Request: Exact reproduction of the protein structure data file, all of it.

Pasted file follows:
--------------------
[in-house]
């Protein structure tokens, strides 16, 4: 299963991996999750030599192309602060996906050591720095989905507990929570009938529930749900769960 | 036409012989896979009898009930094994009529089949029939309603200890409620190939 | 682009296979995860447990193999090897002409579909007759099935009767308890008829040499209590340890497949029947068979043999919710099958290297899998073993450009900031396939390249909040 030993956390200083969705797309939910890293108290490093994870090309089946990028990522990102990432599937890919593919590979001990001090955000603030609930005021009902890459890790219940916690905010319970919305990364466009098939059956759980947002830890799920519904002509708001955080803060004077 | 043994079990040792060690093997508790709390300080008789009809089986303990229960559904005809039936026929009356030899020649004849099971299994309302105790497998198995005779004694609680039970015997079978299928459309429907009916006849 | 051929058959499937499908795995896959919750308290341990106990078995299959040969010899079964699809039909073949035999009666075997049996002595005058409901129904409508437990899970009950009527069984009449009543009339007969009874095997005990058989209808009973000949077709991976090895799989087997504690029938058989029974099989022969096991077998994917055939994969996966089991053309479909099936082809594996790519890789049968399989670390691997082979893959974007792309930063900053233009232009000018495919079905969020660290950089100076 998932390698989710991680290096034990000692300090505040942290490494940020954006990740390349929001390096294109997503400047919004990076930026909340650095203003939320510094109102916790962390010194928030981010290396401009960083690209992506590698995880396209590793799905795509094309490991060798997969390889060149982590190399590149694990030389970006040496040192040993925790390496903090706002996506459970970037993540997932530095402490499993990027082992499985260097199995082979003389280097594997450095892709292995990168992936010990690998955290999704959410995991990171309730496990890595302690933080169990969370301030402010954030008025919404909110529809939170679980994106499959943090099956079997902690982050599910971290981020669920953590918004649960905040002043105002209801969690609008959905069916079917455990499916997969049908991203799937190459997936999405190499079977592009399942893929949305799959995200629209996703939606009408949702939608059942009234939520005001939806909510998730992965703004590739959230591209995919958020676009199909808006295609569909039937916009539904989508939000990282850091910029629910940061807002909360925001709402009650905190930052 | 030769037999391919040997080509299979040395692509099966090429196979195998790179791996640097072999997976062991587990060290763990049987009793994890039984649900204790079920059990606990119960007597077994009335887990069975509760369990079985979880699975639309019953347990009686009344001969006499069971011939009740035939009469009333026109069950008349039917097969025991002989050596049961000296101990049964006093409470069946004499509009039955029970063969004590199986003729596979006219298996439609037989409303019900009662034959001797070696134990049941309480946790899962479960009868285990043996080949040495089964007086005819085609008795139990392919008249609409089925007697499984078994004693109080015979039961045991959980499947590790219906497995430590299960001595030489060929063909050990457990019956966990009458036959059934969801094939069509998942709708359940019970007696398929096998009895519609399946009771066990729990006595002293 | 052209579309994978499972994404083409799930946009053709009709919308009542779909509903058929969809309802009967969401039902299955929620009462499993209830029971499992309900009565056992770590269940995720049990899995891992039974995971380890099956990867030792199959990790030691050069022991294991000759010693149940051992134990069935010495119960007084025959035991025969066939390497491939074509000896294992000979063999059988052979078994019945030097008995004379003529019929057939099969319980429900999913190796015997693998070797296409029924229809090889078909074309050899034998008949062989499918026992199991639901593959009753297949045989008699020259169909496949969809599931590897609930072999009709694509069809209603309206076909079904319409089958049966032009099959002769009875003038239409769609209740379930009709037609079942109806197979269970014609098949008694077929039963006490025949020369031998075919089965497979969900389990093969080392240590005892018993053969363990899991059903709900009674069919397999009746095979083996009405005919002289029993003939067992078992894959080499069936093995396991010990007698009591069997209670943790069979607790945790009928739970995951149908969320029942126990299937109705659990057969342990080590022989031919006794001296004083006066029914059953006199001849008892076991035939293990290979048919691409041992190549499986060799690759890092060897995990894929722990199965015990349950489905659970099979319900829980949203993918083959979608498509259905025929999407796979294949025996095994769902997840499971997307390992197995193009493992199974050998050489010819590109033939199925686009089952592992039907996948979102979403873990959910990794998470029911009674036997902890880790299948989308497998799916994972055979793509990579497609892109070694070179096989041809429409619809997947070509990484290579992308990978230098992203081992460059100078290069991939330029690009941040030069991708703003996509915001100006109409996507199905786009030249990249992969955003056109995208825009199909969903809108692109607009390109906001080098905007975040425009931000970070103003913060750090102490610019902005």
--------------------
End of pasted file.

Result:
[in-house]
């Protein structure tokens, strides 16, 4: 299963991996999750030599192309602060996906050591720095989905507990929570009938529930749900769960 | 036409012989896979009898009930094994009529089949029939309603200890409620190939 | 682009296979995860447990193999090897002409579909007759099935009767308890008829040499209590340890497949029947068979043999919710099958290297899998073993450009900031396939390249909040 030993956390200083969705797309939910890293108290490093994870090309089946990028990522990102990432599937890919593919590979001990001090955000603030609930005021009902890459890790219940916690905010319970919305990364466009098939059956759980947002830890799920519904002509708001955080803060004077 | 043994079990040792060690093997508790709390300080008789009809089986303990229960559904005809039936026929009356030899020649004849099971299994309302105790497998198995005779004694609680039970015997079978299928459309429907009916006849 | 051929058959499937499908795995896959919750308290341990106990078995299959040969010899079964699809039909073949035999009666075997049996002595005058409901129904409508437990899970009950009527069984009449009543009339007969009874095997005990058989209808009973000949077709991976090895799989087997504690029938058989029974099989022969096991077998994917055939994969996966089991053309479909099936082809594996790519890789049968399989670390691997082979893959974007792309930063900053233009232009000018495919079905969020660290950089100076 998932390698989710991680290096034990000692300090505040942290490494940020954006990740390349929001390096294109997503400047919004990076930026909340650095203003939320510094109102916790962390010194928030981010290396401009960083690209992506590698995880396209590793799905795509094309490991060798997969390889060149982590190399590149694990030389970006040496040192040993925790390496903090706002996506459970970037993540997932530095402490499993990027082992499985260097199995082979003389280097594997450095892709292995990168992936010990690998955290999704959410995991990171309730496990890595302690933080169990969370301030402010954030008025919404909110529809939170679980994106499959943090099956079997902690982050599910971290981020669920953590918004649960905040002043105002209801969690609008959905069916079917455990499916997969049908991203799937190459997936999405190499079977592009399942893929949305799959995200629209996703939606009408949702939608059942009234939520005001939806909510998730992965703004590739959230591209995919958020676009199909808006295609569909039937916009539904989508939000990282850091910029629910940061807002909360925001709402009650905190930052 | 030769037999391919040997080509299979040395692509099966090429196979195998790179791996640097072999997976062991587990060290763990049987009793994890039984649900204790079920059990606990119960007597077994009335887990069975509760369990079985979880699975639309019953347990009686009344001969006499069971011939009740035939009469009333026109069950008349039917097969025991002989050596049961000296101990049964006093409470069946004499509009039955029970063969004590199986003729596979006219298996439609037989409303019900009662034959001797070696134990049941309480946790899962479960009868285990043996080949040495089964007086005819085609008795139990392919008249609409089925007697499984078994004693109080015979039961045991959980499947590790219906497995430590299960001595030489060929063909050990457990019956966990009458036959059934969801094939069509998942709708359940019970007696398929096998009895519609399946009771066990729990006595002293 | 052209579309994978499972994404083409799930946009053709009709919308009542779909509903058929969809309802009967969401039902299955929620009462499993209830029971499992309900009565056992770590269940995720049990899995891992039974995971380890099956990867030792199959990790030691050069022991294991000759010693149940051992134990069935010495119960007084025959035991025969066939390497491939074509000896294992000979063999059988052979078994019945030097008995004379003529019929057939099969319980429900999913190796015997693998070797296409029924229809090889078909074309050899034998008949062989499918026992199991639901593959009753297949045989008699020259169909496949969809599931590897609930072999009709694509069809209603309206076909079904319409089958049966032009099959002769009875003038239409769609209740379930009709037609079942109806197979269970014609098949008694077929039963006490025949020369031998075919089965497979969900389990093969080392240590005892018993053969363990899991059903709900009674069919397999009746095979083996009405005919002289029993003939067992078992894959080499069936093995396991010990007698009591069997209670943790069979607790945790009928739970995951149908969320029942126990299937109705659990057969342990080590022989031919006794001296004083006066029914059953006199001849008892076991035939293990290979048919691409041992190549499986060799690759890092060897995990894929722990199965015990349950489905659970099979319900829980949203993918083959979608498509259905025929999407796979294949025996095994769902997840499971997307390992197995193009493992199974050998050489010819590109033939199925686009089952592992039907996948979102979403873990959910990794998470029911009674036997902890880790299948989308497998799916994972055979793509990579497609892109070694070179096989041809429409619809997947070509990484290579992308990978230098992203081992460059100078290069991939330029690009941040030069991708703003996509915001100006109409996507199905786009030249990249992969955003056109995208825009199909969903809108692109607009390109906001080098905007975040425009931000970070103003913060750090102490610019902005």